This article featured in the April 2014 edition of Australian Tennis Magazine, subscribe now.
The one-on-one nature of tennis is often held up as its main and enduring attraction. No small irony then that the measure of individual greatness is performance in the Grand Slams. The majors only emerged as the cornerstones of the game when their host nations – Australia, France, Great Britain and US – became the first to win the Davis Cup, the leading tennis teams event.
And even the greatest No.1s do not reach the pinnacle alone. Like Edmund Hillary and Tenzing Norgay, Muhammad Ali and Angelo Dundee, great feats in tennis have been achieved by double acts including Borg and Bergelin, Lendl and Roche, Becker and Tiriac, Agassi and Gilbert.
It’s hard to imagine the course Rafael Nadal’s career might have taken without his omnipresent uncle and coach Toni Nadal. Or Roger Federer without his ‘better half’, wife Mirka, a constant at every one of his record 17 Grand Slam triumphs. China’s trailblazing Li Na often makes husband Jiang Shan the butt of her jokes, while insisting he has been indispensable in her journey to a multiple major winner. As the team concept takes hold in tennis, the significant others in courtside boxes – whether coaches, physios, parents or spouses – assume ever more importance.
It’s hard to imagine the course Rafael Nadal’s career might have taken without his omnipresent uncle and coach Toni Nadal
Many singles champions thrive in a team environment, enjoying the welcome break from individual pressures and scrutiny. Not least Lleyton Hewitt, Australia’s former No.1 and leading Davis Cup winner. Novak Djokovic, Rafael Nadal, Maria Sharapova and Venus and Serena Williams are all No.1s who have achieved ultimate team success in Davis and Fed Cup.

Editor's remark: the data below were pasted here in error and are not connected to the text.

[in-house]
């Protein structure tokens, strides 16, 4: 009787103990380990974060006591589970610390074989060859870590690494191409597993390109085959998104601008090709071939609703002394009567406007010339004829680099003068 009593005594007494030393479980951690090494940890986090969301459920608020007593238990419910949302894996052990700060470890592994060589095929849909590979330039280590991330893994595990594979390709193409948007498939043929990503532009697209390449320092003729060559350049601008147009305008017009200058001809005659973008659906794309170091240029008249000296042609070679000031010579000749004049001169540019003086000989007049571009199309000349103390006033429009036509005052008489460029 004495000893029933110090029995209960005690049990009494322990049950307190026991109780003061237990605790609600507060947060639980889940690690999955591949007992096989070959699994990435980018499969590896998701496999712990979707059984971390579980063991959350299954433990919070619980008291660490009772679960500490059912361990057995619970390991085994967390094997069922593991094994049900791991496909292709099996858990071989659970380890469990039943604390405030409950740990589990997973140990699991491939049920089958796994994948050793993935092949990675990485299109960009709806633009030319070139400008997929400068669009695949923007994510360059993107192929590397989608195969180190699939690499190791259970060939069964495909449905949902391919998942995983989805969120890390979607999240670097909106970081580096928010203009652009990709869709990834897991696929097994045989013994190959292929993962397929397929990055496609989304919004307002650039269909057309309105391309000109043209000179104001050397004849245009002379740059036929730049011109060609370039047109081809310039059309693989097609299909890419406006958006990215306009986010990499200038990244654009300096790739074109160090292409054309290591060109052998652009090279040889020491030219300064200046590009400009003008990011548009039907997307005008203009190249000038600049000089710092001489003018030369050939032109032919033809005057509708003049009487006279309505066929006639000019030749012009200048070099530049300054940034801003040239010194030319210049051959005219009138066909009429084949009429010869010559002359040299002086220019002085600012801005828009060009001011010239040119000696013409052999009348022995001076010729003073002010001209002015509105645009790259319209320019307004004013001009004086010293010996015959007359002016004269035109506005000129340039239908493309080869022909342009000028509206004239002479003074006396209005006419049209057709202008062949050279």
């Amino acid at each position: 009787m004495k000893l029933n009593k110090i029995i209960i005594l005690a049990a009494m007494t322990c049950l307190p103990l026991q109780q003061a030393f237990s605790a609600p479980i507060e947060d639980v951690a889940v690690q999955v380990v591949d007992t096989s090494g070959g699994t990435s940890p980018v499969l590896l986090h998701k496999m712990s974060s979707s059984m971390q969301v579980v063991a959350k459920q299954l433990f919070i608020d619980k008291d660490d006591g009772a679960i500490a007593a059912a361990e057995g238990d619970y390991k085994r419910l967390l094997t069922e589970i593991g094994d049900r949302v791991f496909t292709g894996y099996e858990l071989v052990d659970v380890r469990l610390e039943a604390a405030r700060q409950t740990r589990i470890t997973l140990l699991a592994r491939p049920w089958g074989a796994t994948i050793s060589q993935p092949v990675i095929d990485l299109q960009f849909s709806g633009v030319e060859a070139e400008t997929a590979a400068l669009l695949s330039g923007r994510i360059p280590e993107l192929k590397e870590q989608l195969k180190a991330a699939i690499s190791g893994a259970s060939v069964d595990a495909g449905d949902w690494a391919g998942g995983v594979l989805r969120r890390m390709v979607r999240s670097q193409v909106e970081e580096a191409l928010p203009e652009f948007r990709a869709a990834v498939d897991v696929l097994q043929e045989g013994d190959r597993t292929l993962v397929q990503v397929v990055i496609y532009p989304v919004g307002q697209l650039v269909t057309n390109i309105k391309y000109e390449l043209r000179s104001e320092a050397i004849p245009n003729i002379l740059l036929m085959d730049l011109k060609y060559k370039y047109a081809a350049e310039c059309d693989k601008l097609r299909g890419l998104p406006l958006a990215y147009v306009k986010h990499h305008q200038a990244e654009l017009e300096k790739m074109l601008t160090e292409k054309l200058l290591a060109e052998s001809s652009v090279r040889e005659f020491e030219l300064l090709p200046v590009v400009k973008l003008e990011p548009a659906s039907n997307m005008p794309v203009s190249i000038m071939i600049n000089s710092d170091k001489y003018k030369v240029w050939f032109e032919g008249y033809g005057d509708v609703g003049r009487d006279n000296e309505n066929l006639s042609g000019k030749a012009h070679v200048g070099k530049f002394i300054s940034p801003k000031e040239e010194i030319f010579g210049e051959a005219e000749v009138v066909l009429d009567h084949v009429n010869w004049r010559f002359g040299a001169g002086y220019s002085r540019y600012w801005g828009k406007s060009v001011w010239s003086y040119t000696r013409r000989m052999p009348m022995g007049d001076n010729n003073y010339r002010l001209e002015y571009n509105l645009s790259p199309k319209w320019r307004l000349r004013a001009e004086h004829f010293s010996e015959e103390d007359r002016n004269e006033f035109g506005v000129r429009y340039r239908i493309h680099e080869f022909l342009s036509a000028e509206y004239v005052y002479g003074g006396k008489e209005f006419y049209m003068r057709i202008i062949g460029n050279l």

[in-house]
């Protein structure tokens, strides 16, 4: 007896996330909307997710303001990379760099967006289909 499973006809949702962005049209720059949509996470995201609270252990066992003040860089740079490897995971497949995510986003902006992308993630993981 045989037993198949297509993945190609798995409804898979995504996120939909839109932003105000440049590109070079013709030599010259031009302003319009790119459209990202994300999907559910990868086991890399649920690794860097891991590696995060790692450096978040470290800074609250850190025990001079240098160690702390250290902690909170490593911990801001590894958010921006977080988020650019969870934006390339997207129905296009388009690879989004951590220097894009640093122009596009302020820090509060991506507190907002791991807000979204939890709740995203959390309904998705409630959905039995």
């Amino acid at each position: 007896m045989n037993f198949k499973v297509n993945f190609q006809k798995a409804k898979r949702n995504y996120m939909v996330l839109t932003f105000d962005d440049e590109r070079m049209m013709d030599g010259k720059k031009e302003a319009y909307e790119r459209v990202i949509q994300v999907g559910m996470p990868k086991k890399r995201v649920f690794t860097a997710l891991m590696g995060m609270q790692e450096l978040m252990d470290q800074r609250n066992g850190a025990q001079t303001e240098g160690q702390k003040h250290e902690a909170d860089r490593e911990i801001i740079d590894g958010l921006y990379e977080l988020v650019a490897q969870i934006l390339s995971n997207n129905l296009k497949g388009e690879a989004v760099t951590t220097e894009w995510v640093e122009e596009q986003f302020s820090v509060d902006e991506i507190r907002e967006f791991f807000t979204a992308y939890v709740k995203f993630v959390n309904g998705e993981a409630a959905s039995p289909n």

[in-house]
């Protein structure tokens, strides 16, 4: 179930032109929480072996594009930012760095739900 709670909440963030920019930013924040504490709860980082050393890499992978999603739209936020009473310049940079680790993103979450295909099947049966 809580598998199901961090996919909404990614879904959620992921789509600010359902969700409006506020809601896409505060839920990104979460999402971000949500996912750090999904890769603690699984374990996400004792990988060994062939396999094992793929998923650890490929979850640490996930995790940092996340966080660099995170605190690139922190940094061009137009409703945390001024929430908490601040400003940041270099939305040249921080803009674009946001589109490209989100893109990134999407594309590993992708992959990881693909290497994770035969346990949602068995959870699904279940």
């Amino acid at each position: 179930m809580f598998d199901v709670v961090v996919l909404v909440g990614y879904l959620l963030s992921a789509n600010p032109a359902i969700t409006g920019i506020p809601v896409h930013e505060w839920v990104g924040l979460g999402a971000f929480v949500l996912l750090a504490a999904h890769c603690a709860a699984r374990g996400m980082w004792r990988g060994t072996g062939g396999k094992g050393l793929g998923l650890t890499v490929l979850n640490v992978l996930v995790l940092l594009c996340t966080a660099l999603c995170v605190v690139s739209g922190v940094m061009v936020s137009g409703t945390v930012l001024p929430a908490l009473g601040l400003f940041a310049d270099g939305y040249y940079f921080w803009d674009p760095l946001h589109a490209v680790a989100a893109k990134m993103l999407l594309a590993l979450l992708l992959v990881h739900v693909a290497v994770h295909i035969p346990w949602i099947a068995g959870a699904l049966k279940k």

Seeing a singles winner translate their success to a team setting is one of the viewing highlights of the game. Is there a more anticipated storyline in tennis this year than the dream team of Federer and Stanislas Wawrinka striving to win Switzerland’s first Davis Cup?
Top tennis duos can inspire, dominate and change the game as much as any one great champion. So whether the feats are Davis Cup heroics, all-time doubles wins or groundbreaking player-coach partnerships, we salute here a top 10 of dream teams in the Open era.
1. Australian Davis Cup team of 1973
The so-called ‘Dad’s Army’ of Rod Laver, aged 35, John Newcombe, 29, Ken Rosewall, 39, and Mal Anderson, 37, with 27 Grand Slam singles titles between them, was the greatest Cup team ever assembled. The Aussies defeated the US 5-0 in the final at Cleveland, with Rosewall left on the bench. Australia’s first Davis Cup winning team in the Open era, the 1973 side was captained by Neale Fraser but symbolised the last hurrah of the all-conquering Harry Hopman-led amateur teams. The last gilded win of Australia’s golden era.
2. John Newcombe & Tony Roche
Have any two players combined so successfully in tennis and life as Newcombe and Roche? The rugged Aussies were partners in a record 12 Grand Slam title wins, only overtaken as the leading major-winning duo by the Bryan twins in 2013. Post-playing days in the late 1970s, they teamed for Custom Credit Tennis, Australia’s first junior development program. From 1994-2000, Newcombe and Roche served as Australian Davis Cup captain and coach; both refused to take on the role without the other. They remain lifelong mates and the twin pillars of Australian tennis.
3. Bjorn Borg & Lennart Bergelin
His spellbinding Wimbledon reign in 1976-80 made Borg the most compelling champion in the game’s coolest era. Coach Bergelin was as much a part of the Borg mystique as the Swede’s extreme topspin, icy calm and pin-striped Fila shirts. A fellow Swede and amateur player in the 1940s and ’50s, Bergelin lavished a fatherly devotion on Borg, while the champion never looked for another coach. They won 11 Grand Slam titles, the best coming last in an epic 1980 Wimbledon. Borg was also the golden boy who snared Sweden’s first Davis Cup in 1975. The captain? Bergelin.
4. Martina Navratilova & Pam Shriver